Recently there was a lot of discussion around if there are truly “10x engineers” or not. It’s a complicated topic.
But one thing that is clearly true — there are 10x Features. Talk to any experienced SaaS sales leader in a competitive space. She’ll agree.
What’s a 10x Feature? It’s a feature that, for a material number of customers and prospects, wins the deal vs. the competition. Period. Not always, but often.
10x Features are real, but they don’t last. The competition figures it out and copies your 10x feature. But still, that takes time in SaaS. And then later, once you are past say $20m+ in ARR, often (but not always) you begin to achieve rough feature parity, brand takes over, and the 10x feature often doesn’t quite win a deal on its own. That doesn’t mean you don’t have feature gaps. Salesforce still has feature gaps. But it means many of the core features at least are enough built out in the core competitor group that there aren’t as many obvious 10x features. And it also means once you have a strong enough brand, that partners often can fill these gaps.
But for a while, as you are scaling, you can beat the competition in at least specific deals in specific segments with a 10x Feature.
Actually, looking back, I see I made a video of our 10x Features in order. I got a little misty-eyed looking back:
Here was our rough list. Some are laughably dated, but some are still as relevant today as ever:
- 2006: Fax integration. Back then, the few other e-signature providers could not accommodate fax. Many companies still wanted fax at this point. We could accommodate both in the same workflow, automatically. We won a lot of those deals. For almost 3 years we were alone with this 10x feature. It was surprisingly hard to do well, given all the exceptions and corner cases involved.
- 2007: Salesforce integration. We launched in the first AppExchange class in late 2006 with the first true, deep Salesforce integration. We built the template that everyone else then copied. There were rougher approaches to Salesforce integration before us. But for about 2 years, we had the only native, seamless integration here. We won Dell, Comcast, Verizon, and a ton of other leaders just because of this 10x Feature. We know this, because we sure were lacking a lot of other key features!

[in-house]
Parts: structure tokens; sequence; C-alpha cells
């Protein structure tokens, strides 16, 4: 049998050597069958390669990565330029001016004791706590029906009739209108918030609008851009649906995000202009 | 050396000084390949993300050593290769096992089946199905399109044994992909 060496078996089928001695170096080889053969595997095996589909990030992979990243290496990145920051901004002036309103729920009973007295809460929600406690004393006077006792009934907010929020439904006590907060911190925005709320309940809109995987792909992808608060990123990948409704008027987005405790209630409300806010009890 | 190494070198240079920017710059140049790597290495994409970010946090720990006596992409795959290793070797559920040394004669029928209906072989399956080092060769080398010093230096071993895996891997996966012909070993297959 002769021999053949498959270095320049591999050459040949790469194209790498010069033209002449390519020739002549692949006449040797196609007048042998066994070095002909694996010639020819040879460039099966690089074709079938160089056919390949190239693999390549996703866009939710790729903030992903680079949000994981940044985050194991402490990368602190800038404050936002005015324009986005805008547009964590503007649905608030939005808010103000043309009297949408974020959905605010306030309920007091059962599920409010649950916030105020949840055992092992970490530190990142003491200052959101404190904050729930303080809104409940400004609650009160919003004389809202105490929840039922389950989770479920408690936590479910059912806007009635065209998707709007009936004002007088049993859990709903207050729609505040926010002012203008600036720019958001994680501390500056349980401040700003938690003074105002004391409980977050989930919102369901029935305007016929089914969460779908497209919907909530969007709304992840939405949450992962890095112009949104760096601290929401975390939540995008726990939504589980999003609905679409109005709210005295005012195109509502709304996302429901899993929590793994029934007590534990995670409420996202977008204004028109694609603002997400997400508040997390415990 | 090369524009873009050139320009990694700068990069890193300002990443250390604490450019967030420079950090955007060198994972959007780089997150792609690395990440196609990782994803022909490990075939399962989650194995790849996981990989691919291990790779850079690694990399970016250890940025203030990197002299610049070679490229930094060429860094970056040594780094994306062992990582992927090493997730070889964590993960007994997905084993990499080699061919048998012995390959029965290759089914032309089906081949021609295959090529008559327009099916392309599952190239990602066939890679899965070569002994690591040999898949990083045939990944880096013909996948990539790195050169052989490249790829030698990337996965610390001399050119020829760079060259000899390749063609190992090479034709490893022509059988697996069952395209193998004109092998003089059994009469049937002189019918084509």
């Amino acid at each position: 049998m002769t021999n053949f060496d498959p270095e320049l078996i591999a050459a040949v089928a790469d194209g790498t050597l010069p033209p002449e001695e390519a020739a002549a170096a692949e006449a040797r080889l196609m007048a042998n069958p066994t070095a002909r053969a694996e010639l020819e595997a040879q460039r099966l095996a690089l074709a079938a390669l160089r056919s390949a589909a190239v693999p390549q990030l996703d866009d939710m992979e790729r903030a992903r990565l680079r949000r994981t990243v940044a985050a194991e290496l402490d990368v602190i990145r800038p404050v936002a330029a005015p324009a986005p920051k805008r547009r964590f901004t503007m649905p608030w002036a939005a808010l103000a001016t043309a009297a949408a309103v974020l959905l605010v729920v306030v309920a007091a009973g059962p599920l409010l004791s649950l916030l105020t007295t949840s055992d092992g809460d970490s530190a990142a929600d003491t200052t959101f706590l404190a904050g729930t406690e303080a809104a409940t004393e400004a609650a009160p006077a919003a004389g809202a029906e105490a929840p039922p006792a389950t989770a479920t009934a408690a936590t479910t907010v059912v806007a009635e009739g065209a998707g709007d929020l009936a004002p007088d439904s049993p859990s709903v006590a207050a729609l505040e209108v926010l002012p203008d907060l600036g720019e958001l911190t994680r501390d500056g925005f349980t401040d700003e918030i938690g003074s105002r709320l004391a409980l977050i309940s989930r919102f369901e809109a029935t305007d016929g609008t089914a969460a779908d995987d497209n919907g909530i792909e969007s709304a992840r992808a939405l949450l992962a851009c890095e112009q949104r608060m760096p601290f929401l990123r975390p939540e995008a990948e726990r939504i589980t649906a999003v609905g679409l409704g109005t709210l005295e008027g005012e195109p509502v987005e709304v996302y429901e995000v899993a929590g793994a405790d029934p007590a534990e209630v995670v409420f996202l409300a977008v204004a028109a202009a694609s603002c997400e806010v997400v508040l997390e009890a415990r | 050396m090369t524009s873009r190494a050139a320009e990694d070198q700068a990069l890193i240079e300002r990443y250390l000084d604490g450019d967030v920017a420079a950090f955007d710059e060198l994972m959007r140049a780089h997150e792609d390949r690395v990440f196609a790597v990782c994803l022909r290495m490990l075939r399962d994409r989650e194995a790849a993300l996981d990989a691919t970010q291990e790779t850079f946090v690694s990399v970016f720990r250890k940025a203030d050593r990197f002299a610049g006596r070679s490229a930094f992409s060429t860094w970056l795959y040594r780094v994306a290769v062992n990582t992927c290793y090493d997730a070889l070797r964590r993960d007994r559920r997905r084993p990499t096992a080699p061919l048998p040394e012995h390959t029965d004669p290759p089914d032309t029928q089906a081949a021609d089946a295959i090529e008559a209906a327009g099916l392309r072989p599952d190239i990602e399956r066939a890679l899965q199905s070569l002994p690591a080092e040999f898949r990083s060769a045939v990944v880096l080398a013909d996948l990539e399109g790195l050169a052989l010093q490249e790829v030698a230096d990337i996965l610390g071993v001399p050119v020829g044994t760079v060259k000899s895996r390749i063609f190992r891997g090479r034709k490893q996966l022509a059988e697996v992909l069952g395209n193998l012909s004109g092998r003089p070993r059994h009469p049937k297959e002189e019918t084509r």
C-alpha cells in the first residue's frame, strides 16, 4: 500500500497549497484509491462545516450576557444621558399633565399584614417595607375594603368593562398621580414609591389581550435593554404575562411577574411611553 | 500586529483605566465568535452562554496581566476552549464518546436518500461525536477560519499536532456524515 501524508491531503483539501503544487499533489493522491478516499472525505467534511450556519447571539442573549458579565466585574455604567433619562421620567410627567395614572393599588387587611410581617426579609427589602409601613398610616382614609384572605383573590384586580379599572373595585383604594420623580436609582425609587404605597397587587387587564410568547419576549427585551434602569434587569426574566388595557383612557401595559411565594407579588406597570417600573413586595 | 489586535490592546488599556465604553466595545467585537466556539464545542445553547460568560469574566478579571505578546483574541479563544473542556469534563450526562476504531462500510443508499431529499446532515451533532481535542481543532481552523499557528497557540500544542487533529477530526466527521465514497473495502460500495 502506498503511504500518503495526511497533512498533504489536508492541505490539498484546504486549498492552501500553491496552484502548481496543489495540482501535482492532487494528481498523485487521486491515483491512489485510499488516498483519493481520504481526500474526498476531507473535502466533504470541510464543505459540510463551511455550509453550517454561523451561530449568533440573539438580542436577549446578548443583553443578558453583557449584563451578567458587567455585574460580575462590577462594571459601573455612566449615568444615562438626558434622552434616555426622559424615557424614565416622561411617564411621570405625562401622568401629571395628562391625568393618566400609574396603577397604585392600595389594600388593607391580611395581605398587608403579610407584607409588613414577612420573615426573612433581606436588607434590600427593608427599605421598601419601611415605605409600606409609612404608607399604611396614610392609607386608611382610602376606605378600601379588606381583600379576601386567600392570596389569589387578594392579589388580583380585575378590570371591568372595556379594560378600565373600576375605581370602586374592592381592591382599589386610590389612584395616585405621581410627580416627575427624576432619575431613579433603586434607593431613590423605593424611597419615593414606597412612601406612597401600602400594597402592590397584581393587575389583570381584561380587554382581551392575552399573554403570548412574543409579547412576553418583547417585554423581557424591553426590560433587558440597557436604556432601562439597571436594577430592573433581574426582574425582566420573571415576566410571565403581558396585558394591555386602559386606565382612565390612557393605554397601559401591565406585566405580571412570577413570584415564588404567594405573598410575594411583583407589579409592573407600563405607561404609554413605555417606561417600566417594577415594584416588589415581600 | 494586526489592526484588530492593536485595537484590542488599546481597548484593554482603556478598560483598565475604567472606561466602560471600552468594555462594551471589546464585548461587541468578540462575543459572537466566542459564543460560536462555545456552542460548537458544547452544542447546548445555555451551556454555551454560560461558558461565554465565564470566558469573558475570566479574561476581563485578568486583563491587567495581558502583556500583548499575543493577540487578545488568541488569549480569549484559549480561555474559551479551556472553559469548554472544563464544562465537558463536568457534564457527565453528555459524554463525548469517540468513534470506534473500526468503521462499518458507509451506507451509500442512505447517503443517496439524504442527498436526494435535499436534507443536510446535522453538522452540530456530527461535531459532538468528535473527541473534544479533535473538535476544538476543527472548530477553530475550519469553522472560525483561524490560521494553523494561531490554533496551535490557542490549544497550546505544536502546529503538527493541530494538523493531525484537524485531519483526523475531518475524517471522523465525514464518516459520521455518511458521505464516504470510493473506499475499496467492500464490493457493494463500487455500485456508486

- 2008: Cross-platform. We had basic mobile, Mac and Windows, whatever you wanted. As the web began to grow, just having Mobile Sign and Safari compatibility alone could win deals. “Do you want 80% of your customers to be able e-sign your contacts? Or 100%?” Today, table stakes. But back then, believe it or not, we had the only cross-platform solution.
- 2009: Fully localized platform. Boy, we won a lot of deals here with our “Global Edition”. Web sales went global and everyone wanted a product where the e-signature app worked in the native languages of signers and senders. If you haven’t localized an app before, and didn’t architect it that way from the beginning, it’s a big project. We won Google, Facebook, Twitter, and so many other deals just with this feature. The competition took 2+ years to catch up!
- 2010: Ease-of-Use. By 2010, we were finally started to get to basic feature parity. Phew, a long time! Because we’d started as freemium, we still surprisingly had a huge headstart in usability. We’d show prospects that cared about ease-of-use how much easier to sign it was on EchoSign. And it was. And we’d win. Again, again. And again. Want to sign in 1 click, not 10? On the iPad? Anywhere, in 1 step? We’re your vendor! We closed 4 of the 6 leading insurances companies because of this.
- 2011: Collaboration. In 2011, we built something about 5+ years ahead of the market: full on-line and off-line redlining and contract negotiation. That was crazy early in 2011. We were hacking Google Docs and Office to do things they really could not do then yet, and it was awesome. Adobe later ripped it out. But it was wicked awesome (if early). Any deal that wanted to negotiate contracts before signing, we’d win. Even if it wasn’t perfect. Because it was a 10x Feature only we had.
Later, brand wins. It really does. As you leave the tail end of the early adopter phase, mainstream customers will begin to overlook even 10x features just to buy the trusted brand.
But it sure can work for a while. Talk to your team about what your 10x feature is. And make sure the sales team always has at least one killer 10x feature. I always did. I considered it my job.
Also, building 10x Features is simply awesome, when you really build them and it works. Everyone gets it. They make you a winner. At least for a while. Until you figure out and ship the next one.
(Note: an updated SaaStr Classic post)